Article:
Father, is the English word “fear” a proper, or accurate, translation? I’m presuming that the “fear” referred to is a bit different than the fear a traveler has of thieves, or the fear a villager has of a lurking tiger.

  5. fatherstephen Says:

    I would assume the same. Not the fear that brings bondage. There is also Jude 1:23 “And others save with fear, pulling them out of the fire; hating even the garment spotted by the flesh.”

    CAL I think in many ways the desires of our heart are overblown, and have as much to do with a consumer society as anything. Most cultures in history have not been so rich as to allow for the kinds of decisions we make. Rather, whatever you do, “do it as unto the Lord,” and “give thanks to God for all things.” Our culture will drive us crazy focusing on what “we want.”

  6. evedyahu Says:

    Father – I agree with you that the desert fathers had a much deeper (and real) faith than many (most?) western (American) Christians these days.

    BUT – are the eastern Christians better? I am afraid that many of them are even more shallow (and definitely less knowledgeable) than many in the West.

    In any case – I like your message. Thank you very much.

  7. November In My Soul Says:

    Father,

    I heard the interview on NPR where Bart Ehrman spoke about losing his faith and becoming an agnostic because Christianity offered him no answer to the question of, “Why is there suffering in the world?” I stumbled over this same question for many years. When I saw all the abused children in our community, when I saw innocents subjected to unspeakable cruelties I asked, like Mr. Ehrman did, “If God is just how can he let this happen?”

    If I remember correctly he basically explained away his existential dilemma by saying that even though there is no just God we should strive to be good people and promote goodness in the world. He failed to fit God into his box.

    I grew up in a world/family where abuse and alcoholism ran rampant. We had to be tough to survive and while I would not wish what happened to me upon anyone else I learned a lot of important lessons. I never expected my life to be easy and had enough sense to try to learn from my mistakes. The same holds true for my spiritual walk. I know it will be tough, I know I will fall down, I know I will partake of many activities that are better left alone. Through this falling down, through this testing I am refined.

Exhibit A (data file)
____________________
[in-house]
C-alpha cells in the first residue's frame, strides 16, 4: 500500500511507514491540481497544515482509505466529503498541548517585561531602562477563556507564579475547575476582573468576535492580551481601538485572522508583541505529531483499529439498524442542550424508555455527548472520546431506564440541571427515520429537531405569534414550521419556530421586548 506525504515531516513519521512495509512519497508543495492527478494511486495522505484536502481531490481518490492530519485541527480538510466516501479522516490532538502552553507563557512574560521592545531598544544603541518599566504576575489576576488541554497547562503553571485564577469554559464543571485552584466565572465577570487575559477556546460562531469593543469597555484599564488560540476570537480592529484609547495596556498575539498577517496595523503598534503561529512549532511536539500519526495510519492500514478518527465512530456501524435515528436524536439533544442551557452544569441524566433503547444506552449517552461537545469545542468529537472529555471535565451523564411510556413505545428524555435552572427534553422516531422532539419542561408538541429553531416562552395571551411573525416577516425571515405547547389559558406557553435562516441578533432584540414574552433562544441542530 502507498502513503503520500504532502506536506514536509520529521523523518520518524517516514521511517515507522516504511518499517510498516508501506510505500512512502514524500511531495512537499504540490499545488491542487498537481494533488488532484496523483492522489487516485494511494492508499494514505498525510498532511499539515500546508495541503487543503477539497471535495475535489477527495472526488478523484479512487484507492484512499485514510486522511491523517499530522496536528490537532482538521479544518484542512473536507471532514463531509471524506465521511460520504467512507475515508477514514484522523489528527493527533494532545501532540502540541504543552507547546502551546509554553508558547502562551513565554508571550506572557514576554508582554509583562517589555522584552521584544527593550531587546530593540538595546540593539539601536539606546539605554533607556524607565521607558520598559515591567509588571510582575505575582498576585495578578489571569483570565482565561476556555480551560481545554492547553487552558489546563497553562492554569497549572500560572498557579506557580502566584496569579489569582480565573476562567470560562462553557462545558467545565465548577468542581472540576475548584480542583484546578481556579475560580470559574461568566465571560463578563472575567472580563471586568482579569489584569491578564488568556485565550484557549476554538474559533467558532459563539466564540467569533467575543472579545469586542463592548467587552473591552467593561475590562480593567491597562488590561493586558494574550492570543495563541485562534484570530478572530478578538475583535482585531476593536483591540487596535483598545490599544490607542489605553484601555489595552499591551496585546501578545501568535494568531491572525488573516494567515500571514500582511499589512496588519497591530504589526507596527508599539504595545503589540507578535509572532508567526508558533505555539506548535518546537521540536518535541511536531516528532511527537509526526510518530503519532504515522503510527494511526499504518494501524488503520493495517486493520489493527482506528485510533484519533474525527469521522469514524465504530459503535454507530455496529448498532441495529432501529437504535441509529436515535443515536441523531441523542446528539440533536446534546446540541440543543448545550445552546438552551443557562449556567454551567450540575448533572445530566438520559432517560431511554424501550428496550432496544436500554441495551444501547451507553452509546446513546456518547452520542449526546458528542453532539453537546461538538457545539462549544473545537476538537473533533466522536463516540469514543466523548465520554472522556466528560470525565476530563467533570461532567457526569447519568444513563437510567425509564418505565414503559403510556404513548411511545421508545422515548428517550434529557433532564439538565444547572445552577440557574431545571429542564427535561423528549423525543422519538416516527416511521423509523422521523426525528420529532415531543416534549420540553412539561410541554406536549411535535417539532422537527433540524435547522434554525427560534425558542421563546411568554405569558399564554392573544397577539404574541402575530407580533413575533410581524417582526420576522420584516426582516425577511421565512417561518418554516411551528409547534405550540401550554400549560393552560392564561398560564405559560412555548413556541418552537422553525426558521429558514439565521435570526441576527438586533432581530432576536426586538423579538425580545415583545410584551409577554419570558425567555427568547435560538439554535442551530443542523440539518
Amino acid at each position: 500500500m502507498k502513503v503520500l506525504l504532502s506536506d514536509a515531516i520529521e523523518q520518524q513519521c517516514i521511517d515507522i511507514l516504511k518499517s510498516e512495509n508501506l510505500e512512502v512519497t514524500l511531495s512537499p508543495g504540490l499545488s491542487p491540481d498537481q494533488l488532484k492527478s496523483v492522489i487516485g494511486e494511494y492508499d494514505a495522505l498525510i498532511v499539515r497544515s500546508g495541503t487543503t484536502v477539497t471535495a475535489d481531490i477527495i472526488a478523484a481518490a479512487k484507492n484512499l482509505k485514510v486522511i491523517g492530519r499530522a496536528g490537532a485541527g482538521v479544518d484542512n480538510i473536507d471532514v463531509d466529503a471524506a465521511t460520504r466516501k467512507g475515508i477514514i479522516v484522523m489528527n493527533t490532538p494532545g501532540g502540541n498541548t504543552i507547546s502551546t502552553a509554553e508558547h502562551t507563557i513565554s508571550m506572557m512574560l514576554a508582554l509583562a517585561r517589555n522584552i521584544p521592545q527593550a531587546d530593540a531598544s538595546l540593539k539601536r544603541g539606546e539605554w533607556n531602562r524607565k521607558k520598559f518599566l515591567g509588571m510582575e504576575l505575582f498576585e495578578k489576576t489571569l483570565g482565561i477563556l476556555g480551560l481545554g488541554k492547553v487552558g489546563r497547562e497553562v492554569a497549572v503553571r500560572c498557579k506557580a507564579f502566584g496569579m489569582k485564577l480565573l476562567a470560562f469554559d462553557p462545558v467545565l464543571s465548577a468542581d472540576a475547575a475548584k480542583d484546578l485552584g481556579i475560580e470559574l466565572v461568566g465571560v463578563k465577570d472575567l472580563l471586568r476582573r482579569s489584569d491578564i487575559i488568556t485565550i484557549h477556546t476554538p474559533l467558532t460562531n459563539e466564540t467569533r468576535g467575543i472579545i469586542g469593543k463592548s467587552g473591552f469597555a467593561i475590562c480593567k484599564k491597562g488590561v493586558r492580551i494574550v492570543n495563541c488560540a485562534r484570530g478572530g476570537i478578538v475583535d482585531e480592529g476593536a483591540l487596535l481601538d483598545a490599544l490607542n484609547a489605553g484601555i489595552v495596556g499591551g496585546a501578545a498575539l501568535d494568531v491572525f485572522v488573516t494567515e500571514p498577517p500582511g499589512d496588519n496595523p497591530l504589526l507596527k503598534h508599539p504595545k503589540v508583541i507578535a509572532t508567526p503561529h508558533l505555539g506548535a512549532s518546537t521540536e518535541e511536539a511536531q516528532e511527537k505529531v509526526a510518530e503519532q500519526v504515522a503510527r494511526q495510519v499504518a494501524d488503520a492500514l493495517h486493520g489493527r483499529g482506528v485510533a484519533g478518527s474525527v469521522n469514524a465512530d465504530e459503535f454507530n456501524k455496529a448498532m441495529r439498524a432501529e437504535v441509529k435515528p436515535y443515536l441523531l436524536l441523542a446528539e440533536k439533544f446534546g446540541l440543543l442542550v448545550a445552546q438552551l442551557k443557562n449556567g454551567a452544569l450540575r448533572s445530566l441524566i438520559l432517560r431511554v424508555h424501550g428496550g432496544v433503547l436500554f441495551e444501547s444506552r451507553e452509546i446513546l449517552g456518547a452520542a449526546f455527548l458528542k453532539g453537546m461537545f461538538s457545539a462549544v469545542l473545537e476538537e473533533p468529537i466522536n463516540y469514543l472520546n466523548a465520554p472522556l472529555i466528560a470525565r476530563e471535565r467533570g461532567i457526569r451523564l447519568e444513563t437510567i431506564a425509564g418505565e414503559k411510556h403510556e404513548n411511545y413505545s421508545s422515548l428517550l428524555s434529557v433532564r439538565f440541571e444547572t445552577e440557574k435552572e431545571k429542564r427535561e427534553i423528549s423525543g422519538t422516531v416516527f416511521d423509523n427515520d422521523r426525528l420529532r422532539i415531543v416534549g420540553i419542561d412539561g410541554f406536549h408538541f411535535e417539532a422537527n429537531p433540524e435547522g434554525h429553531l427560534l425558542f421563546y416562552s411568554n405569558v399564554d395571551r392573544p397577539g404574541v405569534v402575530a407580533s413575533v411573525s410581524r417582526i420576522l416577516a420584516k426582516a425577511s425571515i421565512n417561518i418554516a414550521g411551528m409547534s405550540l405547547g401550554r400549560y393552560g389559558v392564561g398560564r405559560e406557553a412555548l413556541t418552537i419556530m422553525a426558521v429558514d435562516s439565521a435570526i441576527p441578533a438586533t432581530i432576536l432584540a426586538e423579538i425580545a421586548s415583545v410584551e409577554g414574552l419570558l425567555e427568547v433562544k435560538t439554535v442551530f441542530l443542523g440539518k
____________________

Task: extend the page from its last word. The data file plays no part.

A lot of factors, including the so-called prosperity gospel, instant gratification and affluence run wild contribute to our culture where we fail to see the value of walking through the proverbial fire, of doing without, of putting our egos aside. Great Lent approaches. May we all learn what hunger and humility have to teach us.

  8. Anastasia Theodoridis Says:

    Reminds me of a card I was startled to receive when I was baptized, wishing me “a good struggle”!

  9. epiphanist Says:

    Thank you Father Stephen. I have been trying to find my own blessings in my very limited experience of poverty, mourning, meekness, hunger and thirst for righteousness and persecution. Can’t claim purity of heart unfortunately, except in the sense of being forgiven or washed clean. The blessings are there as promised.

  10. Margaret Says:

    Thank you for this post, Fr. Stephen! I find the blessing of Abba Euprepius very difficult, but as I watch my family live and cope with our wealthy American culture, I cannot help but come to agreement that his words are indeed meant as blessing and direction for children of God.

    Concerning “Delight yourself in the Lord, and He will give you the desires of your heart,” I assumed — from my pre-Orthodox days — that this verse meant that when you delight yourself in God, the desire of your heart is God and He will fill your heart with Himself.

    Concerning Bart Erhman, I had heard of the interview, thank you for the link, but I probably do not need to hear the word for word to agree with your “take” on his confession of disbelief. I also agree that a person’s statement of unbelief is only telling of where they are at that moment. I do so appreciate your taking the time to say this as a priest of the Church. You are such an encouragement!

  11. fatherstephen Says:

    everdayahu,

    The desert fathers were both Eastern and Western, European, mideastern, and African. Not the unique property of Eastern Orthodoxy.

    Are Eastern Christians better than others, only God would know. Is Eastern Orthodoxy the Church founded by Christ, yes. Which holds me to a heavier judgment.

  12. Pseudo-Polymath » Blog Archive » Thursday Highlights Says:

    […] A prayer “Euprepius blessed us with this benediction: May fear, humility, lack of food and Godly sorrow be with you.” and a meditation on what that means. […]